Hall 2 has a small hall where two aircraft, the HUL-26 Pushpak and the HA-31 Basant are on display. There are several models of aero engines on display including a radial engine from a Dakota. Several models of aircraft are also on display here. Hall 2 also hosts a couple of flight simulators running PC Flight sims to give the visitor a feel of what it is sitting in a cockpit. using overhead projectors, and Pentium PCs, the experience is novel enough for the Indian visitor, whereas visitors from abroad might view the crude attempt to recreate the experience of flight with mild amusement.
The most enjoyable experience in the hall 2 is the Air Traffic Control building. A charge of Rs 10 is levied from the visitor to go to level 3 where a dummy ATC has been built. The ATC gives a clear view of the Bangalore airport. With aircraft taking off every hour, the ATC is a good experience. Here again, the obssesiveness of Indian security agencies shows. Cameras are not allowed beyond Level two as taking photographs of the airport are considered “Detrimental to the security”. The Museum staff are always at hand to explain how the ATC works and were helpful in explaining the dummy equipment and its roll in the ATC
Ofcourse the star attraction would be the Aircraft collection which is spread out in the open area outside the HAL Museum main building. The aircraft are displayed in individual display zones and are properly fenced off with chains.
What the aircraft collection sorely lacks are examples of the De Havilland Vampire and the Folland Gnat. Both these aircraft were manufactured in good numbers with nearly 400 built of each type. Yet surprisingly no examples were found to be put up on display here. The HAL Corporate Office does boast one HAL Ajeet [E-1083] (Gnat Mk II) on display outside on a traffic island. But regretfully the Museum does not have an example of the aircraft in its collection.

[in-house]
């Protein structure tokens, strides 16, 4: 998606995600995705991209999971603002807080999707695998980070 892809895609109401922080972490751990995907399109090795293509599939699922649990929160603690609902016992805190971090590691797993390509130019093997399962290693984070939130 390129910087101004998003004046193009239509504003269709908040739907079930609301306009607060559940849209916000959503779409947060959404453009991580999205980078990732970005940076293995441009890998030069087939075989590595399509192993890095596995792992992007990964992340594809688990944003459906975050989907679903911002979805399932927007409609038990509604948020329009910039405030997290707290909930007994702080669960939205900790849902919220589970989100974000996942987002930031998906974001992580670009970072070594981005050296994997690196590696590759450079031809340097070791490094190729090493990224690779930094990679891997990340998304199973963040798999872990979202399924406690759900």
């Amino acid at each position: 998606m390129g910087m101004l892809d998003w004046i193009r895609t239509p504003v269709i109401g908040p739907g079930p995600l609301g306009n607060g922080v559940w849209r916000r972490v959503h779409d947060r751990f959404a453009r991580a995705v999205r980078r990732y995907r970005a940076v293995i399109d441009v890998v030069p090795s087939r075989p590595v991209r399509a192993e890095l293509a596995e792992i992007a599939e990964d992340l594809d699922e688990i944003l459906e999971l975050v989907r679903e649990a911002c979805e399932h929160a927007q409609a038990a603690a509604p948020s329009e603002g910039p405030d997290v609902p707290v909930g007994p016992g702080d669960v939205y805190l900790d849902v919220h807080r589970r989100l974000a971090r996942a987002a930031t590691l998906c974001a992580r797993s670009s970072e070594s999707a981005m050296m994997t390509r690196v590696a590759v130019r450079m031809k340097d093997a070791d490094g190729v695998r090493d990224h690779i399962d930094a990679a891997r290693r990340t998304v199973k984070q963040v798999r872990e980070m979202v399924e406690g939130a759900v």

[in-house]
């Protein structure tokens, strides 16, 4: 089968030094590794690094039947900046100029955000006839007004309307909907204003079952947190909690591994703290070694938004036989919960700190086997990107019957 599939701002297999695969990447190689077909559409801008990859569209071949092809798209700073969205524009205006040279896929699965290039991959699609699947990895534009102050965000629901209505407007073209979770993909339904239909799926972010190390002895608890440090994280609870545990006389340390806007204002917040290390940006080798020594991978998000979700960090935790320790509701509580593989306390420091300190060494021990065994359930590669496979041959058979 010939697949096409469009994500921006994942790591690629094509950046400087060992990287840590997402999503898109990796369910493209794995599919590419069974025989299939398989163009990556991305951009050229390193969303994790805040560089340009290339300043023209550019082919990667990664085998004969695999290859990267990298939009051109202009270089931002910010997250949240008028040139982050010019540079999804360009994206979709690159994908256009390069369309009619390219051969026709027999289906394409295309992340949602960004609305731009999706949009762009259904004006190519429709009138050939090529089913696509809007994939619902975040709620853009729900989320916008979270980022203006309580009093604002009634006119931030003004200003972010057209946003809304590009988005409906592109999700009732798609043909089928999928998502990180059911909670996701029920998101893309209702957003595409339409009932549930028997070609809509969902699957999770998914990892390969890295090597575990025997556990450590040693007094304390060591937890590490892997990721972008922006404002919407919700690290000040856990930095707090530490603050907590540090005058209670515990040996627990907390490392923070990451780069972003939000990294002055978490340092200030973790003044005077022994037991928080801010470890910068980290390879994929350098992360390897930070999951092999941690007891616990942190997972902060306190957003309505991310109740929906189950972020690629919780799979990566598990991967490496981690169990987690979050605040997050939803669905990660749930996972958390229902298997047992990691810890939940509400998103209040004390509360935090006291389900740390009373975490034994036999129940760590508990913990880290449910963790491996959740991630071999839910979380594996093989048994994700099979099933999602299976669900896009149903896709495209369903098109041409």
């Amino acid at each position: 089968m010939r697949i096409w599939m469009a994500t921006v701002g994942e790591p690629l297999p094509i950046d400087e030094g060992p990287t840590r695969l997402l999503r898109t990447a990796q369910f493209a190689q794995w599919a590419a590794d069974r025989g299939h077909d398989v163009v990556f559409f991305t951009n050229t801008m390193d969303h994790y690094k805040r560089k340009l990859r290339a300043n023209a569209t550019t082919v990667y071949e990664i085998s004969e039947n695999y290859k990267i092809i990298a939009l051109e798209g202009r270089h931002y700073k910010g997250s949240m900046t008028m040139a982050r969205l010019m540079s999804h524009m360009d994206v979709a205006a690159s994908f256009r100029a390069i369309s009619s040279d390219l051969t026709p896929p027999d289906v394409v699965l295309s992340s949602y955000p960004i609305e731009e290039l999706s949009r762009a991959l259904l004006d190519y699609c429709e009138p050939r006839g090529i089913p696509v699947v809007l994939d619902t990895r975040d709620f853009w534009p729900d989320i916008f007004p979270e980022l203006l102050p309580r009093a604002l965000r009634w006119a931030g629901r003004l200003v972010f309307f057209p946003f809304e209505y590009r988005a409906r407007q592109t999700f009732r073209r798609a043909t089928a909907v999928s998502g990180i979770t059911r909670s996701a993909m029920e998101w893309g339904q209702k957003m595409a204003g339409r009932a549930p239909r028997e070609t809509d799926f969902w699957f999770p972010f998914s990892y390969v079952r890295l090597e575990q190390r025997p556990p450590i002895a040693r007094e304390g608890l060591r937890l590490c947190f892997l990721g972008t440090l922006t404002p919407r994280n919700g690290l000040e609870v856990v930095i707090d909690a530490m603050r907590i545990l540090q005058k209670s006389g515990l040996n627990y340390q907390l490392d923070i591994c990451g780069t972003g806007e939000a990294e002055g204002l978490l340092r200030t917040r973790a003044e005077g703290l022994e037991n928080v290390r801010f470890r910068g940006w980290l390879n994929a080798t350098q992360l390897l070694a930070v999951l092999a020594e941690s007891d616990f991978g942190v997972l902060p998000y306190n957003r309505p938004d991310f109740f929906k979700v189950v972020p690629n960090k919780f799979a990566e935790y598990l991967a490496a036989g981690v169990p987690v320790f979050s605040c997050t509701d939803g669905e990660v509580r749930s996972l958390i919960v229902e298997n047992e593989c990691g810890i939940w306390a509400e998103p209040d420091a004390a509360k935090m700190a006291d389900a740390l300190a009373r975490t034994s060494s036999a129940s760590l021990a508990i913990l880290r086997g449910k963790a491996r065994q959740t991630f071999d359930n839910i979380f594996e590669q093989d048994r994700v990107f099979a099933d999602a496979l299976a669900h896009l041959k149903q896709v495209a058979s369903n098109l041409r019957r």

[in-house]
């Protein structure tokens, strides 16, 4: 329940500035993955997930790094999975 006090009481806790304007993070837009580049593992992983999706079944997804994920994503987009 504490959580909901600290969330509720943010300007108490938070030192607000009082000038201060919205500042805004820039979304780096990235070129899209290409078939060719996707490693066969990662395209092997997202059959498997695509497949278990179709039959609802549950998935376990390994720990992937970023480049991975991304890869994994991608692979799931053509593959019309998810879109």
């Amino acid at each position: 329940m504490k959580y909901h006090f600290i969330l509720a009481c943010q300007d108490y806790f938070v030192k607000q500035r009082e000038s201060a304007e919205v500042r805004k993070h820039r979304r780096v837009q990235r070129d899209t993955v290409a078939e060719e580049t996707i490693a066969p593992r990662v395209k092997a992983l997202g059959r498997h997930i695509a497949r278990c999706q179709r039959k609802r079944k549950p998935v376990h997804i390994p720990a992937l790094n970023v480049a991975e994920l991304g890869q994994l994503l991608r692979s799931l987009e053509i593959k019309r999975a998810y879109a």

The “Space” component of the Museum comes from the fact that it holds several scale models of the GSLV and PSLV Satellite launch vehicles. The Heatshield/Nose cone of the PSLV is on display too. HAL had been involved in fabricating several components for the Indian Space Research Organisation (ISRO) which is responsible for India’s Space Program.
The opening of the HAL museum is a step in the right direction. In a country where preservation of Aviation History is not on the priority list, this attempt to educate the common visitor by HAL is praiseworthy. In doing so, HAL has also underlined the point that Corporate involvement and sponsorship is very much necessary in such an effort.
|Aircraft Type||Serial No|
|BAe Canberra B(I) 58||BF-597|
|De Havilland Devon||HW-201|
|HAL HF-24 Marut 1T||D-1695|
|HAL HJT-16 Kiran II||U-784|
|HAL HA-31 Basant||NA|
|HAL HUL-26 Pushpak||NA|
|Westland Sea King Mk 42a||IN-504|
|HAL LCA Mockup||NA|
|HAL ALH Mockup||‘IN-701’|